tv America the Courts CSPAN November 14, 2009 7:00pm-8:00pm EST
tonight, a woman mauled by a pet chimp tells her story. now, she has no eyes, no mouth and no nose. today, for the very first time, she shows her face on oprah. what does she remember from the attack and is this the ultimate example of why wild animals shouldn't be kept as pets? also, a father at his breaking points. she was arrested by police, then released in the middle of the night. she hasn't been seen since.
that was nearly two months ago. why won't cops let us see the video? we're going to talk to this woman's father. and a teenage boy doused in alcohol and set on fire. now, the three teens accused are being charged as adults and are being charged as adults. now, some sicko plays a disgusting prank. plus, a dramatic courtroom finale in the nasa love triangle. she stopped and attacked her romantic rival. cops say she packed her car with a bb gun, plastic tubing and diapers to confront her exlover. you'll hear how she still has nightmares about the attack. is the sentence an outrage? "issues" starts now. tonight, a woman waking up
from her horrific nightmare speaks out. she was mauled to within inches of her life last february. that's when the connecticut woman was called to help her friend. the animal then attacked charla. travis went ber serk and ripped off her hands, nose, lips and eyelids. here's just some of the chilling 911 call. when the cops came, they shot and killed travis the chimp. today, for the first time since the horrific mauling, charla
appeared on oprah with her face covered by a vail. >> i'd like to put across to people that -- are very dangerous and they should not be around. there's a place for them. >> she said it all right there. tonight's big issue is serious stuff. chimps are not pets. in fact, there is a proposed law before the u.s. senate right now that would ban commerce and primates. more on that in just a moment. i'm talking your calls now. but first, straight out to my truly fantastic expert panel, mark, criminal defense attorney, dr. judy and jack hanna.
as we keep the victim of this tragedy in our thoughts and hearts, jack, could this have been prevented? >> well, it could have been prevented. i must go back quickly to 1973 in tennessee when i had an african lion. it took an arm off a little boy. i had to get that arm. i've done this for 40 years and when you have a chimp, they're a very complicated animal. they're one of the great apes. they live in a family structure and when someone has a chimp and it ages like this, as you know, the lady came in with her haircut, this chimp probably felt threatened somewhat. with chimps in the wild go after someone, they rip off in a dominant male, the hands, the eyes, even the testicles.
with the chimp was doing was a natural thing, but with a chimp that age, having it in a home is like having a loaded weapon. >> i agri. here are some details and perhaps you could comment. harold, the woman who kept the woman as a pet has speculated the chimp was trying to protect her and attack nash because she had changed her hair style, was driving a different car and was holding a stuffed toy in front of her face to get travis's attention. >> the chimps are bright, intelligent animals, like a lot of animals, but when she came in with a different appearance, this chimp said, what is this, coming into this place where i live. something's wrong here. so the chimp did the natural thing and went after that person. as far as is lawsuit involved -- >> we'll get to that in a second, but the tragedy of this is that this chimp was trying to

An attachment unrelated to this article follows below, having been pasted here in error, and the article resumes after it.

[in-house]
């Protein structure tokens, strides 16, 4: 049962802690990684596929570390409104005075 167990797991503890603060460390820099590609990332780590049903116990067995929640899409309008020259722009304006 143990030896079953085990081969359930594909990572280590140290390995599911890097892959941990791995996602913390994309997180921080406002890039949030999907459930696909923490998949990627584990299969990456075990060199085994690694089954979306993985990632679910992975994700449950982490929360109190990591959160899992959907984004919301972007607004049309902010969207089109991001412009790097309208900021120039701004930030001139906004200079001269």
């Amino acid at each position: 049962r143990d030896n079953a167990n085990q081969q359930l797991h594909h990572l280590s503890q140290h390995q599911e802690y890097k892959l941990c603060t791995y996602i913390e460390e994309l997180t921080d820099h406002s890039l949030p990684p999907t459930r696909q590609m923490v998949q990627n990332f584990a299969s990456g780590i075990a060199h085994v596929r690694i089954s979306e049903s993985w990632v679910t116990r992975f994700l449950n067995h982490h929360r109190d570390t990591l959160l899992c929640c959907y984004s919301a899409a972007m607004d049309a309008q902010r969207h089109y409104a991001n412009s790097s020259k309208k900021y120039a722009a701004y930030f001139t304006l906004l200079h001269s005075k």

protect its so-called owner and the owner is really the one we are asking the question, should she have ever had this chimp as a pet. harold's attorney has declined to comment, but we have an open invitation. if you want to come on and tell your side of the story, go ahead. today's big issue and what we're covering tonight. chimps, they are not pets. this woman, who insisted on trying keep this chimp as a pet, spoke to nbc's "today" show about this horrific attack. >> and i saw what was going on and i hollered at him and he was just grabbing her and i went and got the shovel. i was trying to hit him with the shovel to stop it and it wasn't working and so i went and a had to get a knife. >> and you stabbed him? >> i had to. he looked at me, like mom, what
did you do? >> you're not mom. check out this photo showing travis in a totally inappropriate situation. getting on and sitting on a line mower. some people think this is cute, dr. judy. the chimp lived with harold. some say that sandra turned to travis for companion. >> seeing the travis the chimp on that machine is what we call making the animal into like a person. and it is true, jane, you know this, being an animal lover and having three charming dogs yourself, people form the human-animal bond. it's very strong and research